The Violin Sonatas of Johannes Brahms were the product of much self-critical reflection, and the three surviving works are from a composer mature in years. Composed around the same time as the Violin Concerto (No 1), the C minor Piano Trio and the Second Cello Sonata (Nos 2 and 3), they also echo some of his songs, such as those written to poems by Klaus Groth.
Into this Romantic atmosphere come new performances of the three works on Glossa, played by violinist Leila Schayegh (particularly fêted for her recordings of Bach, Caldara and Benda), teaming up here with pianist Jan Schultsz. Schayegh plays a copy of a period violin, whilst Schultsz uses an original 1879 Streicher instrument.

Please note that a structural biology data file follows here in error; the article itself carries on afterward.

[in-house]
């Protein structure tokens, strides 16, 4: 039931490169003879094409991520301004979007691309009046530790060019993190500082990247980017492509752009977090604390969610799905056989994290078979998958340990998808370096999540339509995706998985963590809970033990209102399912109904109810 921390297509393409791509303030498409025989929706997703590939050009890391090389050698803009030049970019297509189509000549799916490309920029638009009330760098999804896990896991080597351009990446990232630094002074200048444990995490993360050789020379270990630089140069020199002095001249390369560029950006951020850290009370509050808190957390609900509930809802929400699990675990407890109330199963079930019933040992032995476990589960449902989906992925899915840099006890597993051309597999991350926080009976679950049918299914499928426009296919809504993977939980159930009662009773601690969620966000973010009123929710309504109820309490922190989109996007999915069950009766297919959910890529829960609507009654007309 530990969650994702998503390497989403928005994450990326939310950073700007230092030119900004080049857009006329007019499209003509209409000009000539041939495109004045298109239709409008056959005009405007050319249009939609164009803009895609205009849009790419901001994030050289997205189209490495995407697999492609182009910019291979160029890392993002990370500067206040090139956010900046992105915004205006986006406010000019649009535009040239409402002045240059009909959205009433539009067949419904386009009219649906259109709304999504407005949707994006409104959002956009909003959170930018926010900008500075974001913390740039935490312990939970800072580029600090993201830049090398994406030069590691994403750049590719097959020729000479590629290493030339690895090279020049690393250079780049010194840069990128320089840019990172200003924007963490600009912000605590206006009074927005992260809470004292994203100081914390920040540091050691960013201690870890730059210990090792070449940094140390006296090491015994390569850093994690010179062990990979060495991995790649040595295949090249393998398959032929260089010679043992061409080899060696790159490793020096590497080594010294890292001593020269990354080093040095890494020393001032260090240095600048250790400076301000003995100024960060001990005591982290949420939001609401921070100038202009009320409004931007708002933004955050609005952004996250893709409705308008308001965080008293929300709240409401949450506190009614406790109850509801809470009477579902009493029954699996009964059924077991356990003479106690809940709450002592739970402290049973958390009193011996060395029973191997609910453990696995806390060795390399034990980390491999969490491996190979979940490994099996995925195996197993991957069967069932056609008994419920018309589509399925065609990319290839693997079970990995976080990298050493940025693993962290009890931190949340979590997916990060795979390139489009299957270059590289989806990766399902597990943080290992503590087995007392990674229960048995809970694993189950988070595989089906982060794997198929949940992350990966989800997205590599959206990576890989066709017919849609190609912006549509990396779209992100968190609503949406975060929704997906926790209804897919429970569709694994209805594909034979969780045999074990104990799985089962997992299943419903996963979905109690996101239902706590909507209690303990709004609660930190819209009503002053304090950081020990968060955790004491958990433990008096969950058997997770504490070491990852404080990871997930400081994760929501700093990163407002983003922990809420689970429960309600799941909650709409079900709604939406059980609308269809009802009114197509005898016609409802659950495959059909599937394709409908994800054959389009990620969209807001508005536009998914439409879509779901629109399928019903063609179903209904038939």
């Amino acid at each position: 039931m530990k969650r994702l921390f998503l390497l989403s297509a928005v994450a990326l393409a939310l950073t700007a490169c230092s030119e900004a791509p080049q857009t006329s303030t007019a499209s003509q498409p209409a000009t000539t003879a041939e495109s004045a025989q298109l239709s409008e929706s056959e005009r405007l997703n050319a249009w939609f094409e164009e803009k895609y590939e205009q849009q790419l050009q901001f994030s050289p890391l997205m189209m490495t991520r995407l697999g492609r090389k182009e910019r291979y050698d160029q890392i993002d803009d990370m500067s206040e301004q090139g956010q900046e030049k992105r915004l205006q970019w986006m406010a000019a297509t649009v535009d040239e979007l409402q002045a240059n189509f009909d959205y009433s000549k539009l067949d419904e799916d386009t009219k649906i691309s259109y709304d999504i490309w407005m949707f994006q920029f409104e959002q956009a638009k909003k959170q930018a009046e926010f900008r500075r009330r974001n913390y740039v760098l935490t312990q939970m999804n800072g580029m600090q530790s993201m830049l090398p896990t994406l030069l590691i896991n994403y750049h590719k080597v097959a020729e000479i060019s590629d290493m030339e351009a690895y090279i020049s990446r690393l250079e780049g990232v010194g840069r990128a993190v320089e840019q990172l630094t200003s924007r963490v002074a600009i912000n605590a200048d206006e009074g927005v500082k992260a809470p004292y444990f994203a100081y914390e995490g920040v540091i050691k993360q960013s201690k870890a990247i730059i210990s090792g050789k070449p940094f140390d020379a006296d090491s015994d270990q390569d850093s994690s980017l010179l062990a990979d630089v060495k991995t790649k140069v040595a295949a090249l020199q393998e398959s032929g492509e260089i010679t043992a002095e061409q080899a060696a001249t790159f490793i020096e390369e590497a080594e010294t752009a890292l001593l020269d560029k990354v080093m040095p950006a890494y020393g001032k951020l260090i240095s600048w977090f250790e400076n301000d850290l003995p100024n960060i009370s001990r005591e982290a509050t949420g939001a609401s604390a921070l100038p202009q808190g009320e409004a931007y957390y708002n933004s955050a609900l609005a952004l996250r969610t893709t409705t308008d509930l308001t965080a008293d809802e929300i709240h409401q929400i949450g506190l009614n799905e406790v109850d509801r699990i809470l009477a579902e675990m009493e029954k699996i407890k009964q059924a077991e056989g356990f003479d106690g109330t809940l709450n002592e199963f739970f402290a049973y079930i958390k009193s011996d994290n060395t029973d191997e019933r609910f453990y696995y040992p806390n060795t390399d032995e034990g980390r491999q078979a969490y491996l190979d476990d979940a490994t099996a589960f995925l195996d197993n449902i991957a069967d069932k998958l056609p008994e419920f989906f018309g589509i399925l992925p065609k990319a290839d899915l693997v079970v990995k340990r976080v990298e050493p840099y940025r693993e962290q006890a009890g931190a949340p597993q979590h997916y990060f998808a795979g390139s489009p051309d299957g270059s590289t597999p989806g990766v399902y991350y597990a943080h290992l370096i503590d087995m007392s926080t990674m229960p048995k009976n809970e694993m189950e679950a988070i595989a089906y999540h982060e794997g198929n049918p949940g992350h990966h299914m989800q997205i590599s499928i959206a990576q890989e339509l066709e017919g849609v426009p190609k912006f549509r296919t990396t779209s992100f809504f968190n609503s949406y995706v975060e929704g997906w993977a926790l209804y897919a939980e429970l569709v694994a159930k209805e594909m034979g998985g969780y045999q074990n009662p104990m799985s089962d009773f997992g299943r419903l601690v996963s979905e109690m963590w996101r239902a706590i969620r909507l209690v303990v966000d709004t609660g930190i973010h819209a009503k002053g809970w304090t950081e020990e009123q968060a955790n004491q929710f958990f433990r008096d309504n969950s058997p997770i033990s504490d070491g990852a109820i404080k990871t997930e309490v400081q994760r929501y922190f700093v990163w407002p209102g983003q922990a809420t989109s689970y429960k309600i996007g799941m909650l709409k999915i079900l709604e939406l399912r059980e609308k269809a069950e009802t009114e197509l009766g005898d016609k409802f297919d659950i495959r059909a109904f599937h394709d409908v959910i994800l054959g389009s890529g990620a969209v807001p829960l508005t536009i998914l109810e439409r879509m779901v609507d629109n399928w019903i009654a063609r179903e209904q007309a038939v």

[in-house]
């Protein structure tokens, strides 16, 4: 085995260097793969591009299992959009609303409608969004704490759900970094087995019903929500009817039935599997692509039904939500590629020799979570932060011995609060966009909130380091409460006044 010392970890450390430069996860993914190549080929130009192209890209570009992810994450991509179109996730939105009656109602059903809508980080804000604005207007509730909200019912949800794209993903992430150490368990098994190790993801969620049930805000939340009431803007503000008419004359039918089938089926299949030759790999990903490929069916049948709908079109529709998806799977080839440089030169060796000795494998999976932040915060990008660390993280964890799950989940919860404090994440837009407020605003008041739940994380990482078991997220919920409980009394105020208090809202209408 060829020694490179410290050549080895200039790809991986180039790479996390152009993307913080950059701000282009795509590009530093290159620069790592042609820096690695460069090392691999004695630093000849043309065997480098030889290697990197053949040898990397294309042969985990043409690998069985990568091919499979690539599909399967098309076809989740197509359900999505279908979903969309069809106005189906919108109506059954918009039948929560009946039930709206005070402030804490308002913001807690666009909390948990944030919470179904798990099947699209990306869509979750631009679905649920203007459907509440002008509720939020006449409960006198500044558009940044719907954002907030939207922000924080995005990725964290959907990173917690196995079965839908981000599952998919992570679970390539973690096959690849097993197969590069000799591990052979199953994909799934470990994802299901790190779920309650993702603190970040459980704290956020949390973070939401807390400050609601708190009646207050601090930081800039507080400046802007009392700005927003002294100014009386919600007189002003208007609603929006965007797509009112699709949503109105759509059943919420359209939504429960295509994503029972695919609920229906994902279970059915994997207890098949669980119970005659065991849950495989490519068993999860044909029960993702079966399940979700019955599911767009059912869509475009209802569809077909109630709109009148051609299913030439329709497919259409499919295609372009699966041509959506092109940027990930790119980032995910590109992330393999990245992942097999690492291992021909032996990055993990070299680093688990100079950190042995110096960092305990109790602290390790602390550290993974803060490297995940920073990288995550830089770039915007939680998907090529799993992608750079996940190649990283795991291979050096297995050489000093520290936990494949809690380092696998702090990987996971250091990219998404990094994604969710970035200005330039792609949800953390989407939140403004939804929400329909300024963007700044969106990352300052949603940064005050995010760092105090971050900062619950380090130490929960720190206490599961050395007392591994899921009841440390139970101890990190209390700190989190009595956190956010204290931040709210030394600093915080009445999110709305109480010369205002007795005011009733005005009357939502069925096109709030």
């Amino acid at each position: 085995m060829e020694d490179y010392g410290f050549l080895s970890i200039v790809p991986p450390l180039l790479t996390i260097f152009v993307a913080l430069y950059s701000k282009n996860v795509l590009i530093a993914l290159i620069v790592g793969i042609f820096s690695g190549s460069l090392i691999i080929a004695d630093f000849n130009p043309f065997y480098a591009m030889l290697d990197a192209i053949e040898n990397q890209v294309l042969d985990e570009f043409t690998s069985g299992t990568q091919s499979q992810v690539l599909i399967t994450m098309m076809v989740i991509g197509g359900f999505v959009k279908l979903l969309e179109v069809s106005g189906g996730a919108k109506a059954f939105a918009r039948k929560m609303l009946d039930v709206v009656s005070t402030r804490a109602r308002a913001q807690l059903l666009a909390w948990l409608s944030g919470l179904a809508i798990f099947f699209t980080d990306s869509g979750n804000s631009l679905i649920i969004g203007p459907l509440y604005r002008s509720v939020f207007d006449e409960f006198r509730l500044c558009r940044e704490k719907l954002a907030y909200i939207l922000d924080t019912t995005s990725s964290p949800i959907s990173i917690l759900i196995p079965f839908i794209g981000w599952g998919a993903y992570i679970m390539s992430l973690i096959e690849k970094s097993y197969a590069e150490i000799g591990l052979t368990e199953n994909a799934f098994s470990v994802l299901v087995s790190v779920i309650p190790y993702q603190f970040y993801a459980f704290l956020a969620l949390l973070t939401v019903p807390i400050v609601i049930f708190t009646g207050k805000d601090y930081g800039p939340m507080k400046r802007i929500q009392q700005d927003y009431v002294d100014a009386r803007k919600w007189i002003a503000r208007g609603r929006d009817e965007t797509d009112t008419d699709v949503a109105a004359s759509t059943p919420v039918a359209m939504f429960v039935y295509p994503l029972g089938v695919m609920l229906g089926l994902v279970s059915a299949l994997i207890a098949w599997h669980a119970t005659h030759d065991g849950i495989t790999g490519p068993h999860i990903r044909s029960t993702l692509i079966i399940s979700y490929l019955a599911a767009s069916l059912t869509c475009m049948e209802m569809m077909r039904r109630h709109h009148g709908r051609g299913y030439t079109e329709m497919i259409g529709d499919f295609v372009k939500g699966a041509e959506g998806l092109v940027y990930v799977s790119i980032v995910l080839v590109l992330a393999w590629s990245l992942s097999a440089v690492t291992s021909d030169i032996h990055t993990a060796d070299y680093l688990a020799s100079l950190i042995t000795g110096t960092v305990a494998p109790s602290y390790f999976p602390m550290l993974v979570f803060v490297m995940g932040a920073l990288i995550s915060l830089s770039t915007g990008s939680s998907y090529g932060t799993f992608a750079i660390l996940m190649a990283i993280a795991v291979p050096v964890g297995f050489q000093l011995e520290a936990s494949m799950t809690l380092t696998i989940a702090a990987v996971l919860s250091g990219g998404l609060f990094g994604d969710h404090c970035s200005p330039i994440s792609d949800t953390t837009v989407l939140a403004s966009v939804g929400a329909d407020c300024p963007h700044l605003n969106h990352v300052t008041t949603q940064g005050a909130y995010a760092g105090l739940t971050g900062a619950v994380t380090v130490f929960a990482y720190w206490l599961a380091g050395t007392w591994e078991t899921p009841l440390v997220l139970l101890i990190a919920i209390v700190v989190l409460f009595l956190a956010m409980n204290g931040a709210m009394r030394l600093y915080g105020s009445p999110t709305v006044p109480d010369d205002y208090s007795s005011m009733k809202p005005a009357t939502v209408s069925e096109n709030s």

The two players aim to recapture the performing tradition as the composer would have known it, and within which he would have intended his pieces to have been played. Schayegh and Schultsz worked with Clive Brown and Neal Peres Da Costa in their efforts to aim for “the spirit rather than the dead letter of the score” and they pay admirable notice of important interpretative questions for music of this time – and they provide an intuitive musical and emotional response to the lyricism of the first two sonatas and the darker-hued tones of the third, investing these late-nineteenth-century works.